Margin Call (United States, 2011)

October 19, 2011
A movie review by James Berardinelli
Margin Call Poster

Long ago, the concept of "money" was devised as a means by which commerce could be simplified - after all, it's easier to carry around some kind of marker than cows or cattle or bags of grain. As society has evolved, however, so has the way in which people view money. Today, it's just numbers in a computer, ways of keeping score. "Wealthy" is no longer a synonym for someone who has enough money to live comfortably (or in luxury) - it's an indication of a winner. Playing the stock market is a game and those who are good at it can tally their winnings in computer dollars (or euros or yen or whatever). Margin Call emphasizes this aspect of the financial sector, where brokers play fast and loose with other people's money in order to be able to claim victory at the end of the day.

It's 2008 and the economy is on a precipice. The financial sector is about to collapse. Margin Call is not a documentary; it does not claim to be factual. Instead, it is a fictionalization that incorporates some of the triggers that led to the real-life crisis. The movie names no names - the brokerage company where the action takes place is referred to merely as "The Firm." However, there's a sense of verisimilitude about the way in which events transpire. We can taste the panic as the snowball begins its inexorable roll downhill. Margin Call may not be telling things exactly as they were, but it's close enough to provide an uncomfortable glimpse behind the curtain. And it's an engrossing "thinking" thriller as well. It's amazing that so much tension can be generated without a shoot-out, a fight, a car chase, or even a death.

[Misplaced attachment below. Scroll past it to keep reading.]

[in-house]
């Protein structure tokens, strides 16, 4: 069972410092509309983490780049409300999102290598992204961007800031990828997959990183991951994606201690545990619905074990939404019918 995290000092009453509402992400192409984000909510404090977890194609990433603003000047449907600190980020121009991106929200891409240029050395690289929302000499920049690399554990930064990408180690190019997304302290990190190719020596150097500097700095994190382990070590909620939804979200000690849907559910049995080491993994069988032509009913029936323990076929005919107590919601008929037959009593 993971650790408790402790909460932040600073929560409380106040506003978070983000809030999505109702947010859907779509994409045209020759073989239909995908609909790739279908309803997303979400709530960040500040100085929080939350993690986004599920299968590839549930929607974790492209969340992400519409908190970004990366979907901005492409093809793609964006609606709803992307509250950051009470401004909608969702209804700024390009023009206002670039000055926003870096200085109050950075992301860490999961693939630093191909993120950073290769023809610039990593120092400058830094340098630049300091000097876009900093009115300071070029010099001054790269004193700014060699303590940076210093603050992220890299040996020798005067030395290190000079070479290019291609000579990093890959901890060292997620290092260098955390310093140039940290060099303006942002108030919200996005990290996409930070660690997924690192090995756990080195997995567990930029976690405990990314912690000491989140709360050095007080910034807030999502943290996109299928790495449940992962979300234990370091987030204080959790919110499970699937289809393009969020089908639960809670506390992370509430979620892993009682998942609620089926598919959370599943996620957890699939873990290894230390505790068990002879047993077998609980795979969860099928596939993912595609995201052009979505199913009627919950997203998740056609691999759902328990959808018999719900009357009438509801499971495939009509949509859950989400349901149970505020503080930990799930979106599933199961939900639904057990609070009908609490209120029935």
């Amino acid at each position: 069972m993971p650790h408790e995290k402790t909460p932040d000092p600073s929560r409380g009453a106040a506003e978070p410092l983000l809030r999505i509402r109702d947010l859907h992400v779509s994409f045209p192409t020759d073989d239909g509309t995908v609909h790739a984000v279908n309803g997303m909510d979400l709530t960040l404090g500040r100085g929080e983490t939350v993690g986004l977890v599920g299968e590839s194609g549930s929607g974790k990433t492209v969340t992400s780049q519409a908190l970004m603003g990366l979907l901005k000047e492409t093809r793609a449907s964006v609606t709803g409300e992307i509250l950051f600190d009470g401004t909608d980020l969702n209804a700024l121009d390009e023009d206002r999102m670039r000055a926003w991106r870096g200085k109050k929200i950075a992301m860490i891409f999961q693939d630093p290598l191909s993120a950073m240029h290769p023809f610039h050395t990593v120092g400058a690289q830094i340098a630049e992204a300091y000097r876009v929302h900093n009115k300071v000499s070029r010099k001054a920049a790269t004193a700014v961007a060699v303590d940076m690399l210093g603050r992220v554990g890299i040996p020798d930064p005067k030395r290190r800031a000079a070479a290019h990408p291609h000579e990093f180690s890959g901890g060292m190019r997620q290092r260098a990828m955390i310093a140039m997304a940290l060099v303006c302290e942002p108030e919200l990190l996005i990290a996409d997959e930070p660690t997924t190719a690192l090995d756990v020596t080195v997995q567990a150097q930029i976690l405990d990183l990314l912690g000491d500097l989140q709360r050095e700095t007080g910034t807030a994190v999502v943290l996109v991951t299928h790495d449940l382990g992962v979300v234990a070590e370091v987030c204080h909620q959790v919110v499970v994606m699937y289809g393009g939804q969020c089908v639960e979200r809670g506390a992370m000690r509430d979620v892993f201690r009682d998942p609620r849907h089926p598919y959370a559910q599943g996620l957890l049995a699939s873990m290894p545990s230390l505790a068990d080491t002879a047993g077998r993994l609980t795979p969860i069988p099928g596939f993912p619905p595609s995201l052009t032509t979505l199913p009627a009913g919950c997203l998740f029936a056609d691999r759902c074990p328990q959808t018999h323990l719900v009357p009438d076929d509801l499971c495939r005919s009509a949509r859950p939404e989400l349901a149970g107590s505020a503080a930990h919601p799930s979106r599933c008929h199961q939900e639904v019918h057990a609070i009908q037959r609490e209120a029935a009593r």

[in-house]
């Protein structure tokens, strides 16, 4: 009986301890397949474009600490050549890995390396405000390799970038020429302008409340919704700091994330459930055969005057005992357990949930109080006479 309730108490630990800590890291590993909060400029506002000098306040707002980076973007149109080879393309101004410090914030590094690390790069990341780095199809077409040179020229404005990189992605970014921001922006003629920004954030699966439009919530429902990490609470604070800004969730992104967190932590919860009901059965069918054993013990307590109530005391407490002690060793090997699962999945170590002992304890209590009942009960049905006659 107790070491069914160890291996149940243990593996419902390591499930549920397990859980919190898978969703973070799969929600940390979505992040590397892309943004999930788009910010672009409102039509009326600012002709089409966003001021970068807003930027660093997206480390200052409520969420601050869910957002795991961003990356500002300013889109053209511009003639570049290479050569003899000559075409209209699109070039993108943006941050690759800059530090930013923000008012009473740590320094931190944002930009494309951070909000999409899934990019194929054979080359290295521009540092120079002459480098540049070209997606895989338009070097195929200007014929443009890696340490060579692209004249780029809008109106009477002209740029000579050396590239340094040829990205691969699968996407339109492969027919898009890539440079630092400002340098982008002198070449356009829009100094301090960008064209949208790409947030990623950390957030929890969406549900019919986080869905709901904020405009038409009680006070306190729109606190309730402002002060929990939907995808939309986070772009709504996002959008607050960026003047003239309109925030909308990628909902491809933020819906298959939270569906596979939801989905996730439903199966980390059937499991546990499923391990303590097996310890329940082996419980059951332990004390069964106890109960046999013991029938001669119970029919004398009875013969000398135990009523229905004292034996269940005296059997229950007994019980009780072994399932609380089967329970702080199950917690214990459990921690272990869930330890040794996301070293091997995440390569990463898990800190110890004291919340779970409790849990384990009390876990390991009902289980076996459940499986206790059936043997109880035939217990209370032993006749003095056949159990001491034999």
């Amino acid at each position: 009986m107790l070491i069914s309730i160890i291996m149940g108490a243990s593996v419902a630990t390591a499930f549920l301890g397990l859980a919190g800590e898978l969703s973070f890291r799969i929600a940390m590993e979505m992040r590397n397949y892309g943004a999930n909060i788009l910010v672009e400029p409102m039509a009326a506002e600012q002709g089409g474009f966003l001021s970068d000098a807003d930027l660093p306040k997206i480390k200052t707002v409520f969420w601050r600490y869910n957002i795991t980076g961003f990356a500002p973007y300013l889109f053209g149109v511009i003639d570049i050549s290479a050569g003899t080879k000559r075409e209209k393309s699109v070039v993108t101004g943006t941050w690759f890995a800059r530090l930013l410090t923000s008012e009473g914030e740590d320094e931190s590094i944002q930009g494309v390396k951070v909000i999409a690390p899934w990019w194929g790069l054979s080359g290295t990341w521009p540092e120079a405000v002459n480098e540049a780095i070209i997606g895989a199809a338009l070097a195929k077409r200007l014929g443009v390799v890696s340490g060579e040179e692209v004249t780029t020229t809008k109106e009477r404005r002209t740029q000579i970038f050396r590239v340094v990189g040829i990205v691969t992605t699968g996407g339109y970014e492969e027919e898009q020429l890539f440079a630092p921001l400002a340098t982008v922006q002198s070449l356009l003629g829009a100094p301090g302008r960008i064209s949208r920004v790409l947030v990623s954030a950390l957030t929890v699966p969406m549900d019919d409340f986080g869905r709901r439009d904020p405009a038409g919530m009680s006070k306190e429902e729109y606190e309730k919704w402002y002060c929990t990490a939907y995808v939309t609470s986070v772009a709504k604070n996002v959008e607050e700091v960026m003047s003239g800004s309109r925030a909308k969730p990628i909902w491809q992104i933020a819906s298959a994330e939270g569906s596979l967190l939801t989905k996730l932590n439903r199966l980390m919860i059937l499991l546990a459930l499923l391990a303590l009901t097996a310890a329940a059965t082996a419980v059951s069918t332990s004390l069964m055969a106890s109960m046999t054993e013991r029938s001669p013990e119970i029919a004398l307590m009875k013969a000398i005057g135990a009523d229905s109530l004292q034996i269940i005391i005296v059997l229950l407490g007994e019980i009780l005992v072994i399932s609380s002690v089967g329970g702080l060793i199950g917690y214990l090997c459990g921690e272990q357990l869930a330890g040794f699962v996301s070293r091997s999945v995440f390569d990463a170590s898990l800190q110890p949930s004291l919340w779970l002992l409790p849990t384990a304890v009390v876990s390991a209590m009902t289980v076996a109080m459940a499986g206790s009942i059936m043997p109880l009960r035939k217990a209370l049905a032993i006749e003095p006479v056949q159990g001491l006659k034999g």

Margin Call spans a critical 24 hours in the life of The Firm. As the movie begins, it's layoff day for a significant percentage of the brokers. The ones who are let go are "good," but the survivors are "better." This is a regular cost-cutting measure. The market is sputtering, profits are down, so headcount needs to be reduced. One of the managers being force reduced is Eric Dale (Stanley Tucci), who turns over a pet project to his protégé, Peter Sullivan (Zachary Quinto), as he's being shown to the door. Peter stays behind after work to flesh out Eric's models, and the results horrify him. He's looking at projections that indicate the near-future losses will exceed The Firm's total market capitalization. He makes a call to his best buddy, Seth (Penn Badgley), and his boss, Will Emerson (Paul Bettany). As the clock ticks toward midnight, they return to the office and realize the enormity of Peter's findings. Calls go out to Will's boss, Sam Rogers (Kevin Spacey); Sam's boss, Jared Cohen (Simon Baker); and, finally, the CEO, John Tuld (Jeremy Irons), who arrives by helicopter at 4 o'clock in the morning. They have two hours to determine how to unload billions of toxic sub-prime mortgage securities before they destroy a company that is "too big to fail."